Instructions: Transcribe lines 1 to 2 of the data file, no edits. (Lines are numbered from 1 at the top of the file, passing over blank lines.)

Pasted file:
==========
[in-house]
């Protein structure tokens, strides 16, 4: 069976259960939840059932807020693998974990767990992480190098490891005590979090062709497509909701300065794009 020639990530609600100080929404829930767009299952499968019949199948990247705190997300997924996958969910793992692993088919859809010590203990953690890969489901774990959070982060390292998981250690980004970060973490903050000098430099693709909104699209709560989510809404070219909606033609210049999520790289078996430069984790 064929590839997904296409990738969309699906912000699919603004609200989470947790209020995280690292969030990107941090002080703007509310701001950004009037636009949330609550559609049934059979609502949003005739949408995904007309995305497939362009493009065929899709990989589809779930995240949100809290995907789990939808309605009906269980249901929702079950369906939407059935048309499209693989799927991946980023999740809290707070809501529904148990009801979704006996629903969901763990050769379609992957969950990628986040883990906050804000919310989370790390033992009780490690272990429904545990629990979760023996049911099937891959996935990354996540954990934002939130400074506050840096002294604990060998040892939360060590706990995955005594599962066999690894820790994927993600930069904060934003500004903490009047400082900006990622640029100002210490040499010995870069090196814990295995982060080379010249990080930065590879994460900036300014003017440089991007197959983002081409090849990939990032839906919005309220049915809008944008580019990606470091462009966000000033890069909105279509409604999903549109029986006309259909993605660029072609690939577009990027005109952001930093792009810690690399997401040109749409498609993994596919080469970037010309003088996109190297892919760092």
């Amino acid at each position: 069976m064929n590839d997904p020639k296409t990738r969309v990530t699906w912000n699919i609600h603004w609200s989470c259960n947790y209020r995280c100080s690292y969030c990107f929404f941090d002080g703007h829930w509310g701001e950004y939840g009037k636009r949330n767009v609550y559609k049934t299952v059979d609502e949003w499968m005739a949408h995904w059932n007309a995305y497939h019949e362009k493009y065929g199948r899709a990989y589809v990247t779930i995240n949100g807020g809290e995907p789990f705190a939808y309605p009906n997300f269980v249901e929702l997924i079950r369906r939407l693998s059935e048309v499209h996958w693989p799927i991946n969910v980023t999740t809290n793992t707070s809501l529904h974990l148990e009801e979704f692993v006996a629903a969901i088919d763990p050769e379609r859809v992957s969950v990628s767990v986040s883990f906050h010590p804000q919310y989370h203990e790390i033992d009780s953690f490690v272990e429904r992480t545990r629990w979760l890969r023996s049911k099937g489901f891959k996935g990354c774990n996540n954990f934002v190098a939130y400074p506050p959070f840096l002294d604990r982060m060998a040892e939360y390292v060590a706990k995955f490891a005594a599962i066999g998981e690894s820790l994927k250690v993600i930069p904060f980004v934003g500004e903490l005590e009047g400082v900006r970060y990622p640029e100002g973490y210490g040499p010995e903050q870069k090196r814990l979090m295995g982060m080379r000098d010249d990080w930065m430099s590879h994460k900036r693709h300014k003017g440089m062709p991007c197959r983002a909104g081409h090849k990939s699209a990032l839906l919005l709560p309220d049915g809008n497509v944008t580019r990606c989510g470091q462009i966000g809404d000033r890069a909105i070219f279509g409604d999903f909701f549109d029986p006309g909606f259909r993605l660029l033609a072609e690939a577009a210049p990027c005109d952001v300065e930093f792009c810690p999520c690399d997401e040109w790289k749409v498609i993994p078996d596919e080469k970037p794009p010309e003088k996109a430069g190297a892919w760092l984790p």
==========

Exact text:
[in-house]
């Protein structure tokens, strides 16, 4: 069976259960939840059932807020693998974990767990992480190098490891005590979090062709497509909701300065794009 020639990530609600100080929404829930767009299952499968019949199948990247705190997300997924996958969910793992692993088919859809010590203990953690890969489901774990959070982060390292998981250690980004970060973490903050000098430099693709909104699209709560989510809404070219909606033609210049999520790289078996430069984790 064929590839997904296409990738969309699906912000699919603004609200989470947790209020995280690292969030990107941090002080703007509310701001950004009037636009949330609550559609049934059979609502949003005739949408995904007309995305497939362009493009065929899709990989589809779930995240949100809290995907789990939808309605009906269980249901929702079950369906939407059935048309499209693989799927991946980023999740809290707070809501529904148990009801979704006996629903969901763990050769379609992957969950990628986040883990906050804000919310989370790390033992009780490690272990429904545990629990979760023996049911099937891959996935990354996540954990934002939130400074506050840096002294604990060998040892939360060590706990995955005594599962066999690894820790994927993600930069904060934003500004903490009047400082900006990622640029100002210490040499010995870069090196814990295995982060080379010249990080930065590879994460900036300014003017440089991007197959983002081409090849990939990032839906919005309220049915809008944008580019990606470091462009966000000033890069909105279509409604999903549109029986006309259909993605660029072609690939577009990027005109952001930093792009810690690399997401040109749409498609993994596919080469970037010309003088996109190297892919760092």